Home  5  Books  5  GBEzine  5  News  5  HelpDesk  5  Register  5  GreenBuilding.co.uk
Not signed in (Sign In)

Categories



Green Building Bible, Fourth Edition
Green Building Bible, fourth edition (both books)
These two books are the perfect starting place to help you get to grips with one of the most vitally important aspects of our society - our homes and living environment.

PLEASE NOTE: A download link for Volume 1 will be sent to you by email and Volume 2 will be sent to you by post as a book.

Buy individually or both books together. Delivery is free!


powered by Surfing Waves




Vanilla 1.0.3 is a product of Lussumo. More Information: Documentation, Community Support.

Welcome to new Forum Visitors
Join the forum now and benefit from discussions with thousands of other green building fans and discounts on Green Building Press publications: Apply now.




  1.  
    We're at the nearly-moving-in stage and now comes the part where we need to backfill the areas around our house to get the levels up to FFL(ish).

    Due to using a passive slab approach we've now got 500mm of levels to make up all the way around the house which equates to about 50 cubic metres of material in total.

    What does the forum think is the best way to get this done?

    I'm all for using recycled aggregate if it doesn't run the risk of contamination. I'm also not sure what the aggregate size ought to be. We had a thin layer of MOT Type 1 put down over the existing clay before the insulated slab went on, so it seems weird to step up to larger aggregate again for sub-base; but I guess it would be cheaper to do this initially and then put on another layer of type 1 on top?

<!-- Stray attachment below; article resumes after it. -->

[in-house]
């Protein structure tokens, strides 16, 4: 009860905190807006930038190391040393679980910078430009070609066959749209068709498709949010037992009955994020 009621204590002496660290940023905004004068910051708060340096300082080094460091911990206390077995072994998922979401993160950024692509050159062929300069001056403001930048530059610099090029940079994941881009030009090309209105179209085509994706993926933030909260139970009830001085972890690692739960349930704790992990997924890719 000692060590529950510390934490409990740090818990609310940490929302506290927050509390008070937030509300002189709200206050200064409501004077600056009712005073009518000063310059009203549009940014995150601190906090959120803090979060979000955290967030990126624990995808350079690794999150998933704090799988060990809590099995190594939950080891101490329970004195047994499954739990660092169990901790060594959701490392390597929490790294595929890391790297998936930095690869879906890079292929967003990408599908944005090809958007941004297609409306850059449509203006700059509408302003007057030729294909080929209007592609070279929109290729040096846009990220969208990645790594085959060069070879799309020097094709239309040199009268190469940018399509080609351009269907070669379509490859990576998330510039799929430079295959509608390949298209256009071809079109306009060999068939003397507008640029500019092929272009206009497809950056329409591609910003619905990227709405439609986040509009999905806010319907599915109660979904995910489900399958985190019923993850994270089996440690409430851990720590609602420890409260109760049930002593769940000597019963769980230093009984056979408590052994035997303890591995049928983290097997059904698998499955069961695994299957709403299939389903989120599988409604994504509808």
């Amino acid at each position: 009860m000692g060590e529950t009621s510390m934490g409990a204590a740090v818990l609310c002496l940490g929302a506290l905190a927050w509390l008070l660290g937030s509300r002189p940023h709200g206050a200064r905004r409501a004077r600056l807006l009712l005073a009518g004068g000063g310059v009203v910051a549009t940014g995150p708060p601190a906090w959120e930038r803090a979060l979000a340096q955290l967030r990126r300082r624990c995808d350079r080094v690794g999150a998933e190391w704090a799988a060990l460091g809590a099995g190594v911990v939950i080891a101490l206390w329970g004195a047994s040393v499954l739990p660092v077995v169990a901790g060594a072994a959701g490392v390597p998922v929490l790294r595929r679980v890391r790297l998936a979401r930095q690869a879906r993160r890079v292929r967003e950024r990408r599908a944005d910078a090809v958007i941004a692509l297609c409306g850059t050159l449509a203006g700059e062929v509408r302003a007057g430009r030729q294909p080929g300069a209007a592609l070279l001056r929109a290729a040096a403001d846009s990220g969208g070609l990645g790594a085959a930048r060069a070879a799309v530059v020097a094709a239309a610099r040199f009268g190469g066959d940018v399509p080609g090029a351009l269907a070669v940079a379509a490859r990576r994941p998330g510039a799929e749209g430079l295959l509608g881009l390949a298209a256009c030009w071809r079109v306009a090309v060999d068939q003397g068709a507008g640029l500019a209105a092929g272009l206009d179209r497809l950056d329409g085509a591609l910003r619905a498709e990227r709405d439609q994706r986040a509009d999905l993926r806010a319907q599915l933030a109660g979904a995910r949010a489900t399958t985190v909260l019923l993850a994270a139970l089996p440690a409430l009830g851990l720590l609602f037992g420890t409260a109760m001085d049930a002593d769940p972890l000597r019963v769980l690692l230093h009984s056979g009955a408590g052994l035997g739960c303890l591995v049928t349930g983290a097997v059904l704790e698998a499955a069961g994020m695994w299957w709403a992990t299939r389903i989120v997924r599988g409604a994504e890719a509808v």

Finished surface will be a mix of planted beds and flat slab pavers on sand.
    •  
      CommentAuthordjh
    • CommentTime6 days ago
     
    I wouldn't build up to FFL all around the house. Normal practice is 150 mm below DPC except where you're forming level access. It reduces splashing and the risk of flooding etc. It will also reduce the quantity of material you need. But the levels should have been set so the ground is level when you do that; you don't want a hollow in the ground that will fill up with water.

    We kept a pile of topsoil when we excavated for precisely this purpose, except for a 600 mm wide French drain around the house. That went on top of aggregate. Railway ballast etc is sold sterilised.

    What aggregate to use depends on what load it is going to experience. For flowers and foot traffic, you can use pretty much anything you like; for vehicles then something a bit more standardised is better. The key thing is a graded mix of sizes, and angular pieces rather than rounded, so the whole mix locks together solidly.

    Also may be worth noting that in the current weather, it is quite clear where our llawn is on top of undisturbed clay and where it is on top of replaced topsoil on top of aggregate. The drainage through the aggregate is much better than through the clay, so there's a very sharp line between completely brown grass and mostly brown grass.
    • CommentAuthortony
    • CommentTime6 days ago
     
    I would use subsoil or hogging or selected fill, secret is to compact before you start digging down to same solid undisturbedveverywher. Then compact in 150mm layers, driving a small digger on it is not good enough.